A real life breaking bad - Teacher 'had €1m cocaine lab' in home, hearing told
A teacher turned drug dealer had a cocaine laboratory in his home worth around £900,000, a police officer has told a disciplinary hearing.
Father-of-two Macphallen Kuwale was handed a three-and-a-half year jail term by Cardiff Crown Court last year after being caught with around £8,000 worth of the Class A substance.
Detectives also uncovered a "sophisticated" wholesale operation - comprising of cutting agents worth hundreds of thousands of pounds as well as a pressing machine - to make the cocaine appear to be of a higher grade.
A General Teaching Council for Wales (GTCW) hearing today heard that Malawi-born Kuwale was an IT teacher at Coleg Cymunedol Y Dderwen, Bridgend, when arrested by police.
As well as his criminal conviction, Kuwale now faces being struck off the teaching register.
Detective Timothy Jones, of South Wales Police's drug squad, told a panel that 111 grammes of cocaine was seized during the raid at Kuwale's home in Llanrumney, Cardiff.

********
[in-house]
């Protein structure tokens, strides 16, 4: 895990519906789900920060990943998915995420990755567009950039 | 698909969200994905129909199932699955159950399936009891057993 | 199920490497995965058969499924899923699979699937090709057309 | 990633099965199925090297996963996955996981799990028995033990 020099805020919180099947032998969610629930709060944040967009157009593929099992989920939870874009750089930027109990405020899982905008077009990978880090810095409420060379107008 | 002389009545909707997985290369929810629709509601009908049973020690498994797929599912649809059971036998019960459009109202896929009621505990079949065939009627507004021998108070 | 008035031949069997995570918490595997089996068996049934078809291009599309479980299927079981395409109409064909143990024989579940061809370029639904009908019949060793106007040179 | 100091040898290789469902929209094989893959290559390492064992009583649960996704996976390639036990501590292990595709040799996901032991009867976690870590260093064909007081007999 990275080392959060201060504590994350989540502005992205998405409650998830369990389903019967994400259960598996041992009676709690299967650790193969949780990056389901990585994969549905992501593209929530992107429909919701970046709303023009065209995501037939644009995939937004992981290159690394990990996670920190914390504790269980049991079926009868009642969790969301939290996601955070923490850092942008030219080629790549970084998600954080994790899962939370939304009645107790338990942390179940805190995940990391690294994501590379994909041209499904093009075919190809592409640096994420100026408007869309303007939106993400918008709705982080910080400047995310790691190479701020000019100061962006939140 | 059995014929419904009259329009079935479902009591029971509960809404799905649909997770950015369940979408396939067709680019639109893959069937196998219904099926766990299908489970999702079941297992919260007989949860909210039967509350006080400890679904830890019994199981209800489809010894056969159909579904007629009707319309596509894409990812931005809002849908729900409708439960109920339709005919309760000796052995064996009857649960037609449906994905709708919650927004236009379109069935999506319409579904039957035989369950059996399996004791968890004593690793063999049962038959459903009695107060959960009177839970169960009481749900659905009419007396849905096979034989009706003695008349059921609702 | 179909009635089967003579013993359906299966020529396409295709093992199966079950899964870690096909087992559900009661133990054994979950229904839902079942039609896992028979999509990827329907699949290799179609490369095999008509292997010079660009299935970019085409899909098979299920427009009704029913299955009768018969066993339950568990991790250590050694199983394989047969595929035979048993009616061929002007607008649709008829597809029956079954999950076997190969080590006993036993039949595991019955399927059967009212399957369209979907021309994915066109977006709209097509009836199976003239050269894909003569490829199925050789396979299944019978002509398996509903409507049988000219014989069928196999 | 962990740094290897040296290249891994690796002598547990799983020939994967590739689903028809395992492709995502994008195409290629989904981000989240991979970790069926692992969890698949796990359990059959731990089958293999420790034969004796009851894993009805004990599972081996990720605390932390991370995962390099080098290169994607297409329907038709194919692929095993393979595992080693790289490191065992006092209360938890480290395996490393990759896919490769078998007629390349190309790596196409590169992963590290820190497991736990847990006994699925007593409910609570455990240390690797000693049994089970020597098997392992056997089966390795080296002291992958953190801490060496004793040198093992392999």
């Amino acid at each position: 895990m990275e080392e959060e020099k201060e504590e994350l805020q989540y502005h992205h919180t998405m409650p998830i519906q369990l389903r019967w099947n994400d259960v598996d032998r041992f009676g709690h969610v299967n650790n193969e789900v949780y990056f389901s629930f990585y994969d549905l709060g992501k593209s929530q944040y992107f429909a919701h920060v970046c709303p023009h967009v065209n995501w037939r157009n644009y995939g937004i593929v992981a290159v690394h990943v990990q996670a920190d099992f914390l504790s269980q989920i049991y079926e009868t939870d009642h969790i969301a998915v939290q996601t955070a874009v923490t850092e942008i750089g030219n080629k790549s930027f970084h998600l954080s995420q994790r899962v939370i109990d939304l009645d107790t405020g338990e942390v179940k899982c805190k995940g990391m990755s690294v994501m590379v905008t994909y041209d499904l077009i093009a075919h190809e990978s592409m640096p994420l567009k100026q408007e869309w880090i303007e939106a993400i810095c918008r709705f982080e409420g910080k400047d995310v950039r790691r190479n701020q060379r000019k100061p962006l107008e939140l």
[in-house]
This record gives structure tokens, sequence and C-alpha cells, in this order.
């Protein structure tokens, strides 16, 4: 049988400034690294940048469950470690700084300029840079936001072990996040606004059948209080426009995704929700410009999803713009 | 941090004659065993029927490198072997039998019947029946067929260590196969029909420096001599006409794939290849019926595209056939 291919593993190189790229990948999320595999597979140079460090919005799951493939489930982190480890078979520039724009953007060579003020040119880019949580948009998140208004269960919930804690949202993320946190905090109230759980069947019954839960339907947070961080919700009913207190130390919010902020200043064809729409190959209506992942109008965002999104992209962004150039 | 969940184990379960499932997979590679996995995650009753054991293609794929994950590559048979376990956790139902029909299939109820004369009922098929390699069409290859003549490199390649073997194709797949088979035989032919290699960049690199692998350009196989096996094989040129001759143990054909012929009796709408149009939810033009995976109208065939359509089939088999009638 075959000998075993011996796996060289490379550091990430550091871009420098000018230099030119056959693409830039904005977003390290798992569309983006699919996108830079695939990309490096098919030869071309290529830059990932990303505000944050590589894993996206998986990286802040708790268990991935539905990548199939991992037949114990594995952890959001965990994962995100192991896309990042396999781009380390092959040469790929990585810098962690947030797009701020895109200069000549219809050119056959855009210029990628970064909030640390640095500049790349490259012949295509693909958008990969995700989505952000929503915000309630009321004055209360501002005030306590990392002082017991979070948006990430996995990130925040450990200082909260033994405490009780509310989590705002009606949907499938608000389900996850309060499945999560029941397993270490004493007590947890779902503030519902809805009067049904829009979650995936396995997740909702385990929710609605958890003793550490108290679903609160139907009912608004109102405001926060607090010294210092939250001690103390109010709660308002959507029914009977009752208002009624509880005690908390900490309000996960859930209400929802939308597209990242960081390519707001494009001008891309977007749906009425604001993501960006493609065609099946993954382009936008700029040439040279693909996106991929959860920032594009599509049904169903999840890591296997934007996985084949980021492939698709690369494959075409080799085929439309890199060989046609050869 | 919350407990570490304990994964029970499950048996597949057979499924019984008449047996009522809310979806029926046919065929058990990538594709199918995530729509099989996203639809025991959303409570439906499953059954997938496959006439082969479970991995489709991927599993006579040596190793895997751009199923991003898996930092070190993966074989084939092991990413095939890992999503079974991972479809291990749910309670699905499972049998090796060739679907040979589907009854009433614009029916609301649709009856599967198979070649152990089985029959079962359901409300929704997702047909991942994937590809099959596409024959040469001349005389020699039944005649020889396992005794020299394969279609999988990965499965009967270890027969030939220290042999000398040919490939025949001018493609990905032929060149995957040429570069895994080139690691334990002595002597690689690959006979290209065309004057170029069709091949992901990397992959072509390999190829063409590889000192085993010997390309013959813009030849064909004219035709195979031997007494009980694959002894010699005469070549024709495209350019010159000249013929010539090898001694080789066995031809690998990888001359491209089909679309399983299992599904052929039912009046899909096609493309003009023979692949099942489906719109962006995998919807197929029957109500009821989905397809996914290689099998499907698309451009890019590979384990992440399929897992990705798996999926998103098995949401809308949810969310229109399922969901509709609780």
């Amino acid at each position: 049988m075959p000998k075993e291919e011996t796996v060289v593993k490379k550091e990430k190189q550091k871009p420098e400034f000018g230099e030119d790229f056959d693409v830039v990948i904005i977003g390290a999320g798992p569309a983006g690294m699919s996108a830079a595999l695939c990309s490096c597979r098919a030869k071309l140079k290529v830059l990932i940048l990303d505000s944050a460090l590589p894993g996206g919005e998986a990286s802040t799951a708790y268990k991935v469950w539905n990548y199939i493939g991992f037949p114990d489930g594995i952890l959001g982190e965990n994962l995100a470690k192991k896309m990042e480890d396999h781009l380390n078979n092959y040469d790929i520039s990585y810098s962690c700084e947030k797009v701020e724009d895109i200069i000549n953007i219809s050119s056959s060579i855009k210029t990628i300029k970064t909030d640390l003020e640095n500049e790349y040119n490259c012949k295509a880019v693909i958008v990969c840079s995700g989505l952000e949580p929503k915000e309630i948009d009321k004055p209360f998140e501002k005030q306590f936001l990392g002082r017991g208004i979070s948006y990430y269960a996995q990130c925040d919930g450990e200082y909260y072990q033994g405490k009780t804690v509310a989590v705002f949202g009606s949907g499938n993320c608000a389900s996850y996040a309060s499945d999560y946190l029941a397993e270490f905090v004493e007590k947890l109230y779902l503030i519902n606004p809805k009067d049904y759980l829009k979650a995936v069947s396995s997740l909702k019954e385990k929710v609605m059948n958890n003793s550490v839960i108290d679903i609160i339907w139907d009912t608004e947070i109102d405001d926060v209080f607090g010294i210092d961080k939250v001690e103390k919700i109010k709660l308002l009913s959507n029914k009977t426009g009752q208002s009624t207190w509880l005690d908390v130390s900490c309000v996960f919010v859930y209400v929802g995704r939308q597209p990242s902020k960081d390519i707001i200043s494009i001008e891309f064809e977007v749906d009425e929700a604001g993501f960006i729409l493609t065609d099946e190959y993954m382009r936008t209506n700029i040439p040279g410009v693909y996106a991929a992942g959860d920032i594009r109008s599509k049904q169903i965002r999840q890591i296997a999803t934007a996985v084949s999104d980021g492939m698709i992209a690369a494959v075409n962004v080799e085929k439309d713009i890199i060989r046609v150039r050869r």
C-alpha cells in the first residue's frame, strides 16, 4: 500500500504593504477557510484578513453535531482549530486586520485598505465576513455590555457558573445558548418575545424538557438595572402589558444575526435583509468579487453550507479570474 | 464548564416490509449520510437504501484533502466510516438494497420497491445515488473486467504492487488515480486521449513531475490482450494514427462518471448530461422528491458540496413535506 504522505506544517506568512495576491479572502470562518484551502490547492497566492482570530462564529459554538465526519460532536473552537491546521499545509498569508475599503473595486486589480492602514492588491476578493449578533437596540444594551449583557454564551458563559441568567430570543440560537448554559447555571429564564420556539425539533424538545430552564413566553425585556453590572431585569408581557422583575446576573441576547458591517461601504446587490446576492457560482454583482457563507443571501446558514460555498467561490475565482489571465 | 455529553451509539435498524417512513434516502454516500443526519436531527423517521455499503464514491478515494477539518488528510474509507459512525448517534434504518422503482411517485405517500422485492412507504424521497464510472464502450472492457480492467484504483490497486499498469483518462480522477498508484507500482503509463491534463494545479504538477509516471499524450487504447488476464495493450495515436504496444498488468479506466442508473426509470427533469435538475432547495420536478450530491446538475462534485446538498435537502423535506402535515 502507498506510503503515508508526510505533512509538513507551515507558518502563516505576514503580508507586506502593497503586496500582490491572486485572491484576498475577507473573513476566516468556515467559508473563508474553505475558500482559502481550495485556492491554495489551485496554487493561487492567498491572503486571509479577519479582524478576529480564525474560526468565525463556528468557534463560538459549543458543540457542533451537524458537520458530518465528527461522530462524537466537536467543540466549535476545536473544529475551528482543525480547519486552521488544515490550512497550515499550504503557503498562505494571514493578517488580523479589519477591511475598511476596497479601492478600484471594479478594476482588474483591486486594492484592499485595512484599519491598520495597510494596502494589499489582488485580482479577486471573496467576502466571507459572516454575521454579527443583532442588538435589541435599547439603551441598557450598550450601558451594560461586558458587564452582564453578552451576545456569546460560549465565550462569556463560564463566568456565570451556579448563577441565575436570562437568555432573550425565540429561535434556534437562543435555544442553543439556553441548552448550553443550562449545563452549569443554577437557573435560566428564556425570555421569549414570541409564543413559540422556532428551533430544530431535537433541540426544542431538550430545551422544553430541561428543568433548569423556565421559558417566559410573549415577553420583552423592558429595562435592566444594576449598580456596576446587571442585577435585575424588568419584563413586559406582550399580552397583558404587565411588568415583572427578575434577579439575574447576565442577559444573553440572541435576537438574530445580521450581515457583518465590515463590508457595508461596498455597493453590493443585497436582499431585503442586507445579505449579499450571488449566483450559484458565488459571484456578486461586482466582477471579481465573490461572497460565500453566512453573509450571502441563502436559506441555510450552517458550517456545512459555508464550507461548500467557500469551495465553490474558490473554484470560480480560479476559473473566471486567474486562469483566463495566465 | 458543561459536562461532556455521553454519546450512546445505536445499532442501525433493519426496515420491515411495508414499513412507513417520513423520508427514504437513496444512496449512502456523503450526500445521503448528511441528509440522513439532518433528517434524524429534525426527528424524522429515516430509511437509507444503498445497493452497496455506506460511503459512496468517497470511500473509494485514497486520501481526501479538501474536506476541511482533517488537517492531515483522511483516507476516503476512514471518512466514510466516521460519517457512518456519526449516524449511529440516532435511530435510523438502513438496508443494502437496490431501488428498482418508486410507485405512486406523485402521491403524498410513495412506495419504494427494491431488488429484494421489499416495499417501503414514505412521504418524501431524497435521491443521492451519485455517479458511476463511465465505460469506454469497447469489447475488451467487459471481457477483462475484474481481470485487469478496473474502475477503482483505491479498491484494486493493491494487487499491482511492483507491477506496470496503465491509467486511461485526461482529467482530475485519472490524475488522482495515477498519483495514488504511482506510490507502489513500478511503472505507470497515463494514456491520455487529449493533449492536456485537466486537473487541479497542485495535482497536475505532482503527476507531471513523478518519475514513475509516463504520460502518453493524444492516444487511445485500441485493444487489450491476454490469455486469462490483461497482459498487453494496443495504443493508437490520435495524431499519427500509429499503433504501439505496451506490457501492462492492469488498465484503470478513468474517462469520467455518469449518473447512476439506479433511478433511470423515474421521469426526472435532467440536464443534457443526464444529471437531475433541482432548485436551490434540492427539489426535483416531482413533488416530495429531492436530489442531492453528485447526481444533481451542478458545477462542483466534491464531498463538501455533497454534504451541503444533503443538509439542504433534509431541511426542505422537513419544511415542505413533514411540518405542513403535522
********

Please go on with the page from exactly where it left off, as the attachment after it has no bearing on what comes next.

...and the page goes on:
He said: "Kuwale was heavily involved in the supply of cocaine.
"He was involved in street level dealing as well as a sophisticated wholesale operation.
"It was totally unusual. It is not something that you come across every day."
Detectives' investigations also uncovered further damning evidence in scenes reminiscent of TV show Breaking Bad.
The hit US series tells the story of chemistry teacher Walter White who sells methamphetamine in the wake of serious health and money troubles.
In a bid to cover his tracks, White, played by actor Brian Cranston, assumes the alias of Heisenburg and has a secret second mobile phone.
Detectives investigating Kuwale found that he had arranged drug deals via "coded" text messages under the guise of "Mac".
After being arrested on December 12 2012, he claimed he had been severely stressed at the time, and two years earlier his home was nearly repossessed.
However, technology whizz Kuwale - who holds a degree in computing - flatly denied being a drug dealer and insisted he was only holding the drugs as a favour for someone.
Mr Jones, who has worked on hundreds of narcotics cases during his 11-year police career, said that, in his experience, people in the drugs world "did not do favours" for nothing.
He added: "This was in the higher echelons."